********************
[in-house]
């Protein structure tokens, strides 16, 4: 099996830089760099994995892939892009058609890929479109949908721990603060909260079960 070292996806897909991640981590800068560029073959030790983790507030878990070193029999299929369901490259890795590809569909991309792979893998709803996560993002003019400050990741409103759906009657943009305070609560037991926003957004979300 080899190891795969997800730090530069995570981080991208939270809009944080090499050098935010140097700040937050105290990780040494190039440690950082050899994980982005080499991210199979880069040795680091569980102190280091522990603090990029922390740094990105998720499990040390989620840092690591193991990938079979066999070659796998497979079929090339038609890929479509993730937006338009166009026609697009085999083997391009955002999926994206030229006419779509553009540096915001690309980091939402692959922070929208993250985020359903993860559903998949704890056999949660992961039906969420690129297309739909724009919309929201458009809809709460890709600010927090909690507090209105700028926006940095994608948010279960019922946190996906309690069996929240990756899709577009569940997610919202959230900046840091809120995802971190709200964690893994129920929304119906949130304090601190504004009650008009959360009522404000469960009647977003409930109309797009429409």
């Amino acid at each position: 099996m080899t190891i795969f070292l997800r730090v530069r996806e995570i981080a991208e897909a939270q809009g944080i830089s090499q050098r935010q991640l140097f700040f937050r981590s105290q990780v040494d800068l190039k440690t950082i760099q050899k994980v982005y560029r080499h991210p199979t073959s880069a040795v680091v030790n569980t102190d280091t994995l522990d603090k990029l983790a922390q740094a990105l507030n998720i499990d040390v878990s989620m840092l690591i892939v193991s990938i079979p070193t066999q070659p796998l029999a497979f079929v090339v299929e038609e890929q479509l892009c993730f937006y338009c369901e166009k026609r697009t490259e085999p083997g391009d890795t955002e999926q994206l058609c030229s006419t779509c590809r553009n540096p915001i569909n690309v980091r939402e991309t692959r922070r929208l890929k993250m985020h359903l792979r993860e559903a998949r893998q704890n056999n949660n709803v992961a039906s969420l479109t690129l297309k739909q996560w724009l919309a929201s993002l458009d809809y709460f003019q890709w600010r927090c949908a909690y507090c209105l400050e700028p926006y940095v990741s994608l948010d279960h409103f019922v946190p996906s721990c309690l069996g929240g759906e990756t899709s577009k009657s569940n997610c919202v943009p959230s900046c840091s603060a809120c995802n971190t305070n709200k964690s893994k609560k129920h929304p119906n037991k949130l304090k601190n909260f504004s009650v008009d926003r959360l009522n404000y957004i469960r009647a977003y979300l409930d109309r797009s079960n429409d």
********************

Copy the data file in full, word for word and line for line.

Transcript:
[in-house]
């Protein structure tokens, strides 16, 4: 099996830089760099994995892939892009058609890929479109949908721990603060909260079960 070292996806897909991640981590800068560029073959030790983790507030878990070193029999299929369901490259890795590809569909991309792979893998709803996560993002003019400050990741409103759906009657943009305070609560037991926003957004979300 080899190891795969997800730090530069995570981080991208939270809009944080090499050098935010140097700040937050105290990780040494190039440690950082050899994980982005080499991210199979880069040795680091569980102190280091522990603090990029922390740094990105998720499990040390989620840092690591193991990938079979066999070659796998497979079929090339038609890929479509993730937006338009166009026609697009085999083997391009955002999926994206030229006419779509553009540096915001690309980091939402692959922070929208993250985020359903993860559903998949704890056999949660992961039906969420690129297309739909724009919309929201458009809809709460890709600010927090909690507090209105700028926006940095994608948010279960019922946190996906309690069996929240990756899709577009569940997610919202959230900046840091809120995802971190709200964690893994129920929304119906949130304090601190504004009650008009959360009522404000469960009647977003409930109309797009429409």
């Amino acid at each position: 099996m080899t190891i795969f070292l997800r730090v530069r996806e995570i981080a991208e897909a939270q809009g944080i830089s090499q050098r935010q991640l140097f700040f937050r981590s105290q990780v040494d800068l190039k440690t950082i760099q050899k994980v982005y560029r080499h991210p199979t073959s880069a040795v680091v030790n569980t102190d280091t994995l522990d603090k990029l983790a922390q740094a990105l507030n998720i499990d040390v878990s989620m840092l690591i892939v193991s990938i079979p070193t066999q070659p796998l029999a497979f079929v090339v299929e038609e890929q479509l892009c993730f937006y338009c369901e166009k026609r697009t490259e085999p083997g391009d890795t955002e999926q994206l058609c030229s006419t779509c590809r553009n540096p915001i569909n690309v980091r939402e991309t692959r922070r929208l890929k993250m985020h359903l792979r993860e559903a998949r893998q704890n056999n949660n709803v992961a039906s969420l479109t690129l297309k739909q996560w724009l919309a929201s993002l458009d809809y709460f003019q890709w600010r927090c949908a909690y507090c209105l400050e700028p926006y940095v990741s994608l948010d279960h409103f019922v946190p996906s721990c309690l069996g929240g759906e990756t899709s577009k009657s569940n997610c919202v943009p959230s900046c840091s603060a809120c995802n971190t305070n709200k964690s893994k609560k129920h929304p119906n037991k949130l304090k601190n909260f504004s009650v008009d926003r959360l009522n404000y957004i469960r009647a977003y979300l409930d109309r797009s079960n429409d």